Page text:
For reasons that go way above and beyond my understanding of modern Chinese history and economics, many of the areas of China which are labeled 老革命区 [Old Revolutionary Districts] are also some of the poorest and least developed ones. Although I'd previously realized this on a practical level, it's apparently fairly common knowledge and gets regularly mentioned in the academic book which I was working on before this trip (and which will be finished before the due date).

Leaving Suqu, I immediately started a gentle climb that gradually got less and less gentle to the point where I started zigzagging back and forth across the road to lessen the grade. I'm normally not comfortable with doing that but I was getting less than Vietnamese levels of traffic (not only were there barely any four wheelers, there were no three wheels, two wheelers, or tractors).

Eventually, the downhill which had been promised to me by the topo maps came. Scarily steep with a number of hairpin switchbacks, there were quite a few times where I had to pull over and engineer a complete stop just so I could rest my cramping hands and my tense shoulders. One of these times was at a Guanyin Temple whose existence I knew about because they helpfully put up signs starting about a kilometer uphill warning people Temple Ahead. The 'original' historic shrine to Guanyin was up the side of the mountain and, after climbing about 30 steps and not being able to see how much farther it was, I gave up and went back. 

(From when I passed under it shortly afterwards, it may have only been 40 steps, but by that point I was already accelerating downhill again.)

Down, down, down, down, up.
Down, down, down, down, up.
Down, down, down, down, up.

Always with the sorts of ups where you have to change back into the granny and ooze your way uphill again too.

When I got to the bit of straight, flat, wide, divided road that headed into a (officially not yet open) tunnel, I spent a good five minutes debating with myself whether or not to climb over the dirt berm that was clearly there to stop pedestrians, motorcycles, and cars from going through the tunnel so as to see if it looked like a bike could get through when someone came out of the tunnel and got their motorcycle temporarily stuck in the process of getting it over the dirt berm. It was a choice between something like 300m of elevation gain or the tunnel so, much as I don't really like tunnels, I went through the tunnel.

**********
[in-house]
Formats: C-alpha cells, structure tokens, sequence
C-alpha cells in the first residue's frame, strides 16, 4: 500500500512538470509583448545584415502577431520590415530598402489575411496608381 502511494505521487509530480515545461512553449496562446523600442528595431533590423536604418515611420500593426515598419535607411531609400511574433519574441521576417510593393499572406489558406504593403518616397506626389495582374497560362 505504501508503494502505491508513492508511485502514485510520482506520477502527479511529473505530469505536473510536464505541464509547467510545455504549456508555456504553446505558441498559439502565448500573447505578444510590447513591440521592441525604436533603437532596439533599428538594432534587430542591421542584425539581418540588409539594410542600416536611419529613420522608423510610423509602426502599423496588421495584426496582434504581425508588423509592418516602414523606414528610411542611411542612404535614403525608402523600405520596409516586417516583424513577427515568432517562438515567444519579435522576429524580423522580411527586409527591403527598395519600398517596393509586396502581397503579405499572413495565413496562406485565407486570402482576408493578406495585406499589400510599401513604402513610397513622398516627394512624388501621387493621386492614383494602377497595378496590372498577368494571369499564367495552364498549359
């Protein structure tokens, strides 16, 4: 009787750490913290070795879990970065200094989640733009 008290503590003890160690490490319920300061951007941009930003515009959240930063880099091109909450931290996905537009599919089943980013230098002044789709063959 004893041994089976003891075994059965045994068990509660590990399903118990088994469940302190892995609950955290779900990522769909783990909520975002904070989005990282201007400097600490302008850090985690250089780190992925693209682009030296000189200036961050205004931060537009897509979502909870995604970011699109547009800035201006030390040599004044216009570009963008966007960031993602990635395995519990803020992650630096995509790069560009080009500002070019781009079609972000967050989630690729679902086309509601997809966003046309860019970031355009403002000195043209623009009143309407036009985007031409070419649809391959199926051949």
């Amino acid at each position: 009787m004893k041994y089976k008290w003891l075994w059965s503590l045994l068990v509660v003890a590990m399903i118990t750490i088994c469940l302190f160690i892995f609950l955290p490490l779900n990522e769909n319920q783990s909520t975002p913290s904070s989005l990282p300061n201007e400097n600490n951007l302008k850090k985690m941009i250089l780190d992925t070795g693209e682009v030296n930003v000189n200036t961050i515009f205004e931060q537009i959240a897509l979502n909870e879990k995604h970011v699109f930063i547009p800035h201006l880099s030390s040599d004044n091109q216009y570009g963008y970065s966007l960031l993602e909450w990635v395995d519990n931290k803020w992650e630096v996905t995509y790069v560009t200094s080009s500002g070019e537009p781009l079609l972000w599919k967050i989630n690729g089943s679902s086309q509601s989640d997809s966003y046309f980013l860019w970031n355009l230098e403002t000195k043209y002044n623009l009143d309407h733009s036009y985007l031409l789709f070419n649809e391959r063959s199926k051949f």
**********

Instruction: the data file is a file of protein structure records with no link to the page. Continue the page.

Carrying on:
Down, down, down, then up, then down, then flaaaaat. Gloriously, wonderfully, amazingly flat. Somewhat truck infested and far too narrow for the amount of traffic that it was getting but it was flat. It really only takes a day or two of intense and crazy mountains before I'm back to thinking, yeah, flat is good.

Combining topo maps with road maps, it looks like I had a different, less trucky, route which I could have taken south from Gaotan [高潭], but it wasn't obvious at the time and, it wasn't like the road I took was that bad, it's just that all of the countryside around these parts was ever so much nicer than the big ugly road.

In the town of Gongping [公平], I stopped to eat oranges and consider my evening plans (i.e. whether or not to continue past Haifeng) which lead to some guys by the side of the road starting to talk with me about my trip, only it didn't go the way these conversations usually go... cause about half of them turned out to also be cyclists. (One of them even showed me the GPS track of the day he did 300km.)

I didn't even get the chance to tell the one non-cyclist that my front wheel is a generator hub which powers the headlight and the USB charger because one of the Chinese guys admiring my bike did it for me before I could. I've been to multiple bike shops this trip for a variety of minor reasons and had to tell the bike shop staff more than once that my bike really really honest to goodness really isn't an e-bike.

I don't know what it is with this trip but I go to large city professional seeming bike shops and they're terrified to so much as touch my Alfine 11 (even with Shimano having directions available in Chinese) to do the oil change that's now 1300km overdue (it requires a work stand or I'd try to figure it out myself) but I can stand by the side of the road in the middle of bumfuck nowheresville and have small town strangers just casually come up to me and admire my hubs.

After inhaling the last of my oranges and deciding to keep riding, I made it about a kilometer from the impromptu Tour Bike Admiration Session before changing my mind and deciding on lunch after all. Although I wasn't feeling hungry, the physical all over pleasure which I got from eating indicated that my body really wanted those calories.

Skipped all the potential Sites of Interest in Haifeng in lieu of heading straight for a cheap hotel where, despite having a specialized ID card scanner that is not hooked up to a computer, and thus actually being one of the rare places in China in 2019 that really shouldn't be letting me stay because they actually can't register me, they had absolutely no problem at all with photographing my passport and calling it good.

Today's ride: 70 km (43 miles)
Total: 2,546 km (1,581 miles)